Monday, July 22, 2013

WFL Stadium Tour: Rynearson Stadium

Aerial of Rynearson Stadium.  Photo courtesy of EMU Athletics.

Rynearson Stadium (Ypsilanti, MI).  Home of the Detroit Wheels.
Some facts about the stadium:

-       Rynearson stadium is home to the Easter Michigan University Eagles.
-       The stadium is named after Elton J. Rynearson, Sr., who coached football at Eastern Michigan for 26 seasons.
-       The Wheels initially hoped to play in Tiger Stadium in Detroit but since the Detroit Lions of the NFL played there the Wheels needed to find a different home.  They moved nearly 40 miles west to play in Rynearson Stadium.
Dan Boisture coaching at EMU
-       Dan Boisture was hired as the Wheels head coach after coaching the Eastern Michigan Eagles from 1967-1973.  Boisture’s record at EMU was 45-20-3.  His record with the Wheels was 1-13 before the franchise folded with six games remaining in 1974.
-       Original capacity was 15,500 but expanded to 22,227 and lights were added when the Detroit Wheels announced they were going to play there.
-       The most fans the Wheels drew at home was reportedly 14,614 against the Birmingham Americans (The Americans would go on to win the one and only World Bowl).  In what would be their final home game the Wheels only drew a reported 6,351 spectators.  The Wheel’s lost all five of their home games.

Friday, July 19, 2013

Ron Mix Interview, Portland Storm GM

In March of 1974 the Portland Storm became the 12th and final team to join the World Football League.  With less than four months until the start of the season the franchise had a lot of work to do (especially since the WFL draft had already taken place and other teams were signing players).  Ron Mix, who was a couple years removed from wrapping up his Hall of Fame career in the NFL, was hired as the Storm’s general manager.

WFL Nation: What were you doing prior to joining the World Football League?
Ron Mix: Well, I played in the National Football League for 12 years.  10 years with the San Diego Chargers, 2 years with the Oakland Raiders.  While playing for the San Diego Chargers I went to law school at night.  A four-year program.  So I was already an attorney by the time I started playing for the Raiders.  Then once I finished with the Raiders the Chargers offered me a job as their in-house attorney to, among other things, negotiate player contracts and certain other duties and I did that for approximately a year.  Starting the second year I was contacted by a friend of mine, Bruce Gelker, former University of Southern California football player.  We played in different eras but I attended the University of Southern California also.  And he told me that he had purchased the Portland franchise of the World Football League and he offered me a chance to be the General Manager and part owner of the team.  And in any event for a bunch of reasons I decided to do that.  In retrospect I think it was a foolish move because I think it’s foolish anytime you move away from the National Football League.  But at any rate that was my first foolish move and I accepted that job.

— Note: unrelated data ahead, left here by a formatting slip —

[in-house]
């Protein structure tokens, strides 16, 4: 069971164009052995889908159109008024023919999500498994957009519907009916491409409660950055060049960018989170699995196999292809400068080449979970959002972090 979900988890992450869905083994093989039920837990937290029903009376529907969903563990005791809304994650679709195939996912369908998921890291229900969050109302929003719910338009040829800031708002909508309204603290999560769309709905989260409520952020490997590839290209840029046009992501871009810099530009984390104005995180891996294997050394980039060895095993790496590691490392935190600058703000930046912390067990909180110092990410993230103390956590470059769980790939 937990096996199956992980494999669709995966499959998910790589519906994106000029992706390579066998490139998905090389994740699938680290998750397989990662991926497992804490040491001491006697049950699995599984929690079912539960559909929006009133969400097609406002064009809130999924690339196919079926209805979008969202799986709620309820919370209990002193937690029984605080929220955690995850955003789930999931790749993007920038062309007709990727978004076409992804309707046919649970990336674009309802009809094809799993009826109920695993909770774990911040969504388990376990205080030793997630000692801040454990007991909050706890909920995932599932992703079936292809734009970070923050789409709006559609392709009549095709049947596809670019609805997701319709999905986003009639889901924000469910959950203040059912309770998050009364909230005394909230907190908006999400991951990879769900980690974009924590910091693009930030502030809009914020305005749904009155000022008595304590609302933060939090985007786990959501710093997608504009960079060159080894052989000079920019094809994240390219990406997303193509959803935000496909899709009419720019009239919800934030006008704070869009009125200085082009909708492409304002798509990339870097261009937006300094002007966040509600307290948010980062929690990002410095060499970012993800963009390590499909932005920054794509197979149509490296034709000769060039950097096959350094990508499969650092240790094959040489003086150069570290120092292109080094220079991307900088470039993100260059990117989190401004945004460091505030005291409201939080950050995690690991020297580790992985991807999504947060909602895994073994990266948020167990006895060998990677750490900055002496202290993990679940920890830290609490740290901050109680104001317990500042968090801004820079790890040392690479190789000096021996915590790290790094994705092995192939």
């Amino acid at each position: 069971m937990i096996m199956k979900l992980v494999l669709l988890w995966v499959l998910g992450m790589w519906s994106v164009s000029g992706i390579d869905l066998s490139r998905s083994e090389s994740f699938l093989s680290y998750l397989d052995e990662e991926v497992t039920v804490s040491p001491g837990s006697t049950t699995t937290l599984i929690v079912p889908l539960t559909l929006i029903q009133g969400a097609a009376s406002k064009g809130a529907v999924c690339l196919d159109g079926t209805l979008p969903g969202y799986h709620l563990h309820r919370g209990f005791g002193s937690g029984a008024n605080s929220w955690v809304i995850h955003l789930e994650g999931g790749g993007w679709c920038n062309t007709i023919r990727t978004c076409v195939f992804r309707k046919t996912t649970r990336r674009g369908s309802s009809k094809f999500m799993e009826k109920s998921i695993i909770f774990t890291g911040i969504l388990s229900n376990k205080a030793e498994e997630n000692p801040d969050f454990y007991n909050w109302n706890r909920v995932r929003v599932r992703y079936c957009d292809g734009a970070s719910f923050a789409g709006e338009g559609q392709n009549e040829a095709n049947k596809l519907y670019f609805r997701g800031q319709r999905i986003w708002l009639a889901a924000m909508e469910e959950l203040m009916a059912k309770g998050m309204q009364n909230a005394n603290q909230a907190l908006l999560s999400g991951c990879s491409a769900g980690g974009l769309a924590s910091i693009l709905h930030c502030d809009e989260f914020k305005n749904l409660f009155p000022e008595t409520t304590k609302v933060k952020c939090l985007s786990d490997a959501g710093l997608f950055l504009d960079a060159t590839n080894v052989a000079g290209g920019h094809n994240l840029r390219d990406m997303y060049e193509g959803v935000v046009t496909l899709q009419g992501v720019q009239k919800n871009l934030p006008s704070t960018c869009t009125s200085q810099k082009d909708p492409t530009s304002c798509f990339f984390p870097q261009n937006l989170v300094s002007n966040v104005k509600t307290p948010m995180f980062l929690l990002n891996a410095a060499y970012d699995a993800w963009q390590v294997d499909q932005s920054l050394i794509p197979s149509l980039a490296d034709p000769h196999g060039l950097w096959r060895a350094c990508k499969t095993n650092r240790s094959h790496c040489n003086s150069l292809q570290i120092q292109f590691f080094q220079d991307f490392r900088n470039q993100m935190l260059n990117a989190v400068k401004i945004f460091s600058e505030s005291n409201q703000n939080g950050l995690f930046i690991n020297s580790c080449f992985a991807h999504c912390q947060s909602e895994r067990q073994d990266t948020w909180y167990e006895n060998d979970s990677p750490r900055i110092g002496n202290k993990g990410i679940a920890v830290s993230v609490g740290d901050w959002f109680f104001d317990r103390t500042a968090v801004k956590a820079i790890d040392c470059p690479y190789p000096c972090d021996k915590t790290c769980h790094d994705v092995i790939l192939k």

I actually believe that it was the perfect time to start a new league because the salaries in the NFL were really depressed and the players were not being paid fairly.  And I thought that was a real opportunity for a new league to start and for the league to be able to obtain outstanding players both through the draft but also by the league signing NFL players whose contracts had expired or in fact even signing them to future contracts.  Waiting until their team contracts had expired.
In any event, that’s what I thought.  I was wrong because the league really was not operated adequately.  There was not consistently a well-funded group of owners.  There were a couple of owners that were well funded but not everybody was and so in retrospect it was probably doomed from the start.  But it was an interesting experience if not a frustrating experience.  But I would trade it in an instant, I would trade it in an instant to have not made that decision.

WFLN: Why do you say that?
RM: Well, it was just a bad decision.  I think I was the first in-house attorney any NFL team has ever had and so I think it would have put me in a good learning position to perhaps someday be a general manager of a team.  But once work history was tainted with working in the World Football League, a league that did force the NFL to start paying salaries that were really much much more fair than previously had been.  I don’t think any NFL team would have been particularly enamored with hiring me.  Although I didn’t make any effort either.  I just started practicing law.

WFLN: When Bruce Gelker first reached out to you what was your main interest to join the WFL?
RM: Well, I had already decided that at that time the San Diego Chargers were in a very big downward spiral.  They had been severely fined by the league for providing unauthorized illegal drugs to their players and it just seemed like there was no real direction that I could look at for the team having any long-term success.  They just seemed to be misguided.  So I looked at it and saw that it was an unstable job and I thought well I might see it’s a job 2 years, 3 years, 5 years… What if I’m in it five years and then football is somewhat unstable and then lose a job.  In the meantime I will not have learned how to practice as an attorney and maybe I have to leave town, join another football team and I didn’t want to leave San Diego on a more permanent basis.  So when Bruce offered the job at a salary greater than I was receiving with the Chargers and with a 5% ownership interest at no cost I decided it was worth the risk.  I thought I’d just be risking one year of my life.  If it worked out it’d turn out great, if it didn’t no big deal I’d just start practicing law.